On October 20, 1818, in order to improve relations in the wake of the War of 1812, Great Britain and the United States agree to peaceful coexistence in the Pacific Northwest by signing the Convention of 1818 (also known as the Treaty of Joint Occupation) in London.
Article 3 concerns the Pacific Northwest and reads:
"It is agreed, that any Country that may be claimed by either Party on the North West Coast of America, Westward of the Stony Mountains, shall, together with its Harbours, Bays, and Creeks, and the Navigation of all Rivers within the same, be free and open, for the term of ten Years from the date of the Signature of the present Convention, to the Vessels, Citizens, and Subjects of the Two Powers: it being well understood, that this Agreement is not to be construed to the Prejudice of any Claim, which either of the Two High Contracting Parties may have to any part of the said Country, nor shall it be taken to affect the Claims of any other Power or State to any part of the said Country; the only Object of The High Contracting Parties, in that respect, being to prevent disputes and differences amongst Themselves."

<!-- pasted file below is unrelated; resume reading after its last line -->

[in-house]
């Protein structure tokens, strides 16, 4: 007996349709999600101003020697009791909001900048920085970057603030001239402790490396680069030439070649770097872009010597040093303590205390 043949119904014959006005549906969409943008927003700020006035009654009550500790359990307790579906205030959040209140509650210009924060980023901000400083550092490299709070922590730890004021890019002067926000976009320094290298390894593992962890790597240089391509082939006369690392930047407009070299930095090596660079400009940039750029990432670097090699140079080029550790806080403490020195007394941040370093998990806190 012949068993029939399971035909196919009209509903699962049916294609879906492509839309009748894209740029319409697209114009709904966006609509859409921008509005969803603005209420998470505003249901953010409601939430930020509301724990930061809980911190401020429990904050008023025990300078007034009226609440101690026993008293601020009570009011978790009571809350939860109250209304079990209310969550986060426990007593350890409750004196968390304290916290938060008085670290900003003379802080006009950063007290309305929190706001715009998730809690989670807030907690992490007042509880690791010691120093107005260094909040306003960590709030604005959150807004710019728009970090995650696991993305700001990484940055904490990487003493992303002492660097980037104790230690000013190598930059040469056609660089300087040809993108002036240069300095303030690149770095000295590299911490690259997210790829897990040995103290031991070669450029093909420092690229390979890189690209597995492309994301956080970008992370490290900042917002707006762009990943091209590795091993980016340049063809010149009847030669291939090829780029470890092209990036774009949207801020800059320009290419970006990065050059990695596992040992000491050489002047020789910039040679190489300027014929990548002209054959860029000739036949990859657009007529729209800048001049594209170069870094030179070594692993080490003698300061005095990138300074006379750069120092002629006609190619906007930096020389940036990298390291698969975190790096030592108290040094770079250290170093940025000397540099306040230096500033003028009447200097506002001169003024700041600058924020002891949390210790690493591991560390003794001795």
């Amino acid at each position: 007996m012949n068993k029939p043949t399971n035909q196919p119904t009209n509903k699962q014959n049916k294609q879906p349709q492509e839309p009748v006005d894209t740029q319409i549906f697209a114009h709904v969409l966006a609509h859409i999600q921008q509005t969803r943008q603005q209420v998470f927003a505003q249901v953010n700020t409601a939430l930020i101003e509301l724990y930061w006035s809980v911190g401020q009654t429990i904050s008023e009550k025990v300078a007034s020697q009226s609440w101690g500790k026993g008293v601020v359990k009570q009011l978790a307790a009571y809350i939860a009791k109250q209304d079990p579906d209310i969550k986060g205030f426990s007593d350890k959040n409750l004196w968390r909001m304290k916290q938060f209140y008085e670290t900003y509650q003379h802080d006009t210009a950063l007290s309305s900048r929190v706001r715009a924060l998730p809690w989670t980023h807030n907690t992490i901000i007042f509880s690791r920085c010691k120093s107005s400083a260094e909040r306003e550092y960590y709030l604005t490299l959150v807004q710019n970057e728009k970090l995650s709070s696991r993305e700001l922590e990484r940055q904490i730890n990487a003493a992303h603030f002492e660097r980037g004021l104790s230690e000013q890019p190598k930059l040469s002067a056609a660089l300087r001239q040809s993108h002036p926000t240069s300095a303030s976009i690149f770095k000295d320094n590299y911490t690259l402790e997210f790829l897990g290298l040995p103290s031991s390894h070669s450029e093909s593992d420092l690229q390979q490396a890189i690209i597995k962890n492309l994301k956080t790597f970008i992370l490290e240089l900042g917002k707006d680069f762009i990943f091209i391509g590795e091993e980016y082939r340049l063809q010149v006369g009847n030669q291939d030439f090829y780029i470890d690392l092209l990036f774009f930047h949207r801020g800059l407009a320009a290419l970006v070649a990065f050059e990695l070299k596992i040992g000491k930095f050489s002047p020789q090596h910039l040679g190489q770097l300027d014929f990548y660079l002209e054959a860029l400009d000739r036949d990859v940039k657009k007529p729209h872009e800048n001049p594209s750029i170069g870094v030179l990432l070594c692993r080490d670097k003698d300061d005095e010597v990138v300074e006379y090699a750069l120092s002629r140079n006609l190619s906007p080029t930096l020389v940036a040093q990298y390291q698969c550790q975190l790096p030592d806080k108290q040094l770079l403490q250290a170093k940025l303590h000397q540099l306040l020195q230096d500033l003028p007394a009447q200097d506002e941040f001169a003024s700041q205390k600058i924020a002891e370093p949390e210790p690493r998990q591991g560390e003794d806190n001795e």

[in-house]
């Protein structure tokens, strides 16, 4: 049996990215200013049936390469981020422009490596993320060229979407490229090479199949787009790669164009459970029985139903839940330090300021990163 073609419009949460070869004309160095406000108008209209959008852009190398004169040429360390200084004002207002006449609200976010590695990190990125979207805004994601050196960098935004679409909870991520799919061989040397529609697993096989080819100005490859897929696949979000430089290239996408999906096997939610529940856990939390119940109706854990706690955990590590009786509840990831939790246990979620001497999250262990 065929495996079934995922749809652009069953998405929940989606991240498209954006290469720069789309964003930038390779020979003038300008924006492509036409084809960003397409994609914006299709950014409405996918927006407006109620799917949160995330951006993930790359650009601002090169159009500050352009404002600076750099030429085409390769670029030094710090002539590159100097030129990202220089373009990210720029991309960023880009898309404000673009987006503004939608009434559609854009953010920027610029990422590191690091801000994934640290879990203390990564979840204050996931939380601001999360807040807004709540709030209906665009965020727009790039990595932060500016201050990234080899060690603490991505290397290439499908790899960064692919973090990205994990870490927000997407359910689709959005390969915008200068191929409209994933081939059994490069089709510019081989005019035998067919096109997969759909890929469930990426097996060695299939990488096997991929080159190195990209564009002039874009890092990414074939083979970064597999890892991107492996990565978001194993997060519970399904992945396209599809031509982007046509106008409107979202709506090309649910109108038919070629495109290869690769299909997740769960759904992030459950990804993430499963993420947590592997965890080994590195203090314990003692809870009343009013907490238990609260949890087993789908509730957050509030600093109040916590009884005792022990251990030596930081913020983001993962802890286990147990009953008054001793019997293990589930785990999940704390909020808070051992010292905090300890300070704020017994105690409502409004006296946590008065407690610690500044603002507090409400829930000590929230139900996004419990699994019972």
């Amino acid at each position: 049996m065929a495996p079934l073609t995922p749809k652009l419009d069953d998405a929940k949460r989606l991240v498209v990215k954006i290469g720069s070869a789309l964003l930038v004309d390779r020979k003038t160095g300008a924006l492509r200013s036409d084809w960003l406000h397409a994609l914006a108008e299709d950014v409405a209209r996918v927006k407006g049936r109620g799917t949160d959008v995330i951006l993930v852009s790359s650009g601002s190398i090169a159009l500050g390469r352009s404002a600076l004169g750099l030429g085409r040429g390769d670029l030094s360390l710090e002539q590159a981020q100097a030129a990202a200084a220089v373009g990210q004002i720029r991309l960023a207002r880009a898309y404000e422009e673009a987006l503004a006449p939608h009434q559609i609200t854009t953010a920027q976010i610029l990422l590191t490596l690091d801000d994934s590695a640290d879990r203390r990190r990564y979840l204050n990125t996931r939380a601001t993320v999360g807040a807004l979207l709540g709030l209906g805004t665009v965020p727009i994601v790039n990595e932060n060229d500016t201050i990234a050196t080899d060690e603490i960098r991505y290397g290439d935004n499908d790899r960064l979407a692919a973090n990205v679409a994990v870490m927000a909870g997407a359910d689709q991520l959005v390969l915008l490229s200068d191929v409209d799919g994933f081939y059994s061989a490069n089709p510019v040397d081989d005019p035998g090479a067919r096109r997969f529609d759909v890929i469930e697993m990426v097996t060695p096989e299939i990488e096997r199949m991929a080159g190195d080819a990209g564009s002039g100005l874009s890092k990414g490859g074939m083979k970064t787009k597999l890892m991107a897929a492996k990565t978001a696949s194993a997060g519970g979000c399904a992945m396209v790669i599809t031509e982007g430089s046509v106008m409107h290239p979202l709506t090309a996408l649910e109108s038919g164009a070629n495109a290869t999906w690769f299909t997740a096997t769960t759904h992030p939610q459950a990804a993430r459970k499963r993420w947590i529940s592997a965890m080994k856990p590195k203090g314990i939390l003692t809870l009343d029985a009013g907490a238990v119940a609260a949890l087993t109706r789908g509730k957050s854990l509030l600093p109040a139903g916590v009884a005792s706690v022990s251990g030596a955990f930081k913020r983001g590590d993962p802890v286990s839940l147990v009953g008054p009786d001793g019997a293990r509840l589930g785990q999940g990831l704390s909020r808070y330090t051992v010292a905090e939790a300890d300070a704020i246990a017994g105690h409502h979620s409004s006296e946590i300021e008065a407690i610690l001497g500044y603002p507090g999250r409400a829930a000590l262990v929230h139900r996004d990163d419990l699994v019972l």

The treaty restrained both nations from seeking unfair advantage through accelerated settlement of the area, which was then dominated by the Hudson's Bay Company.
It was amended in 1827, but the United States took a more aggressive posture after the Wilkes expedition of 1841. Rebellious American settlers in Oregon declared a provisional government in 1843, and some American politicians, using the slogan the slogan "Fifty-four Forty or Fight," argued that the American boundary should extend all the way to latitude 54-40, then the southern boundary of Russian Alaska.
The British disagreed, and America chose not to fight: In the 1846 Treaty of Oregon, the two nations compromised by establishing the 49th parallel, already the U.S.-Canada border east of the Rockies, as the boundary in the mainland Pacific Northwest.